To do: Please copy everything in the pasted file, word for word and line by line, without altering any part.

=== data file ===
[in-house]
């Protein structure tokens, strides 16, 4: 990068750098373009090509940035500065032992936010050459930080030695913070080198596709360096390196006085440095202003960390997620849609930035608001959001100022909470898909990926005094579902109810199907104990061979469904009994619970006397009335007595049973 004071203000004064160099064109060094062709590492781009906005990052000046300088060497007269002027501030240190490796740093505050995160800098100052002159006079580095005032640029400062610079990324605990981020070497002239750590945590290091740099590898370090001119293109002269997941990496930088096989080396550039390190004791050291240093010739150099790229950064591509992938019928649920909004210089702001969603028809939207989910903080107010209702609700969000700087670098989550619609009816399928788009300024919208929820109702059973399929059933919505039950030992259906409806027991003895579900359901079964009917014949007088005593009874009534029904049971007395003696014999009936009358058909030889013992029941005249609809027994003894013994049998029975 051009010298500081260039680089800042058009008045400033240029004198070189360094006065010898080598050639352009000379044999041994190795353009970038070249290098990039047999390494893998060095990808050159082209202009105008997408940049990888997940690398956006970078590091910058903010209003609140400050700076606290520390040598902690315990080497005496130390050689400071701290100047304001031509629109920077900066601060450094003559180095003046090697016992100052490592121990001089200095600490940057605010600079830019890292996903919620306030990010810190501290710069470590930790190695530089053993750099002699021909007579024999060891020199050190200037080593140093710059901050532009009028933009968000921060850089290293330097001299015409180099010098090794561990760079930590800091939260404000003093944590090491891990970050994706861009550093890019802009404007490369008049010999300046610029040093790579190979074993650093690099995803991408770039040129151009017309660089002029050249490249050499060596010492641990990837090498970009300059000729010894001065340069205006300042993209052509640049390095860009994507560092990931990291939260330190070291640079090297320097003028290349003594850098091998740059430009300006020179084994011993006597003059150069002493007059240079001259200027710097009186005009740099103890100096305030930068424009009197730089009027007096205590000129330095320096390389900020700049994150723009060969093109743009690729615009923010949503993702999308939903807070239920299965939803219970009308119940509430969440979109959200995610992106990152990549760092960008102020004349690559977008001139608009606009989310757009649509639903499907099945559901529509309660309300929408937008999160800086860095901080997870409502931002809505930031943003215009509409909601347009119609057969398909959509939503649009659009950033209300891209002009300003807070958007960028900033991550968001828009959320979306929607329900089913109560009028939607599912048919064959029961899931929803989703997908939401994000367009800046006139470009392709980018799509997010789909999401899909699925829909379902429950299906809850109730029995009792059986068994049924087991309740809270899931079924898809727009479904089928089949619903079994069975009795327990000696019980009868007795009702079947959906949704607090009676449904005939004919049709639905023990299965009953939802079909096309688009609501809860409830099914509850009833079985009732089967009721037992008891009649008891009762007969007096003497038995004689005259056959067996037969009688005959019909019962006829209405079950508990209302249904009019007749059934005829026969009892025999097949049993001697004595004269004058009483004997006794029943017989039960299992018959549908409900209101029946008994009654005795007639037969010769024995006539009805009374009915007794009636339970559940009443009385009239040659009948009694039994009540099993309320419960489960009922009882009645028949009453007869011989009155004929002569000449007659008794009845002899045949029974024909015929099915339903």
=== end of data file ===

[in-house]
């Protein structure tokens, strides 16, 4: 990068750098373009090509940035500065032992936010050459930080030695913070080198596709360096390196006085440095202003960390997620849609930035608001959001100022909470898909990926005094579902109810199907104990061979469904009994619970006397009335007595049973 004071203000004064160099064109060094062709590492781009906005990052000046300088060497007269002027501030240190490796740093505050995160800098100052002159006079580095005032640029400062610079990324605990981020070497002239750590945590290091740099590898370090001119293109002269997941990496930088096989080396550039390190004791050291240093010739150099790229950064591509992938019928649920909004210089702001969603028809939207989910903080107010209702609700969000700087670098989550619609009816399928788009300024919208929820109702059973399929059933919505039950030992259906409806027991003895579900359901079964009917014949007088005593009874009534029904049971007395003696014999009936009358058909030889013992029941005249609809027994003894013994049998029975 051009010298500081260039680089800042058009008045400033240029004198070189360094006065010898080598050639352009000379044999041994190795353009970038070249290098990039047999390494893998060095990808050159082209202009105008997408940049990888997940690398956006970078590091910058903010209003609140400050700076606290520390040598902690315990080497005496130390050689400071701290100047304001031509629109920077900066601060450094003559180095003046090697016992100052490592121990001089200095600490940057605010600079830019890292996903919620306030990010810190501290710069470590930790190695530089053993750099002699021909007579024999060891020199050190200037080593140093710059901050532009009028933009968000921060850089290293330097001299015409180099010098090794561990760079930590800091939260404000003093944590090491891990970050994706861009550093890019802009404007490369008049010999300046610029040093790579190979074993650093690099995803991408770039040129151009017309660089002029050249490249050499060596010492641990990837090498970009300059000729010894001065340069205006300042993209052509640049390095860009994507560092990931990291939260330190070291640079090297320097003028290349003594850098091998740059430009300006020179084994011993006597003059150069002493007059240079001259200027710097009186005009740099103890100096305030930068424009009197730089009027007096205590000129330095320096390389900020700049994150723009060969093109743009690729615009923010949503993702999308939903807070239920299965939803219970009308119940509430969440979109959200995610992106990152990549760092960008102020004349690559977008001139608009606009989310757009649509639903499907099945559901529509309660309300929408937008999160800086860095901080997870409502931002809505930031943003215009509409909601347009119609057969398909959509939503649009659009950033209300891209002009300003807070958007960028900033991550968001828009959320979306929607329900089913109560009028939607599912048919064959029961899931929803989703997908939401994000367009800046006139470009392709980018799509997010789909999401899909699925829909379902429950299906809850109730029995009792059986068994049924087991309740809270899931079924898809727009479904089928089949619903079994069975009795327990000696019980009868007795009702079947959906949704607090009676449904005939004919049709639905023990299965009953939802079909096309688009609501809860409830099914509850009833079985009732089967009721037992008891009649008891009762007969007096003497038995004689005259056959067996037969009688005959019909019962006829209405079950508990209302249904009019007749059934005829026969009892025999097949049993001697004595004269004058009483004997006794029943017989039960299992018959549908409900209101029946008994009654005795007639037969010769024995006539009805009374009915007794009636339970559940009443009385009239040659009948009694039994009540099993309320419960489960009922009882009645028949009453007869011989009155004929002569000449007659008794009845002899045949029974024909015929099915339903």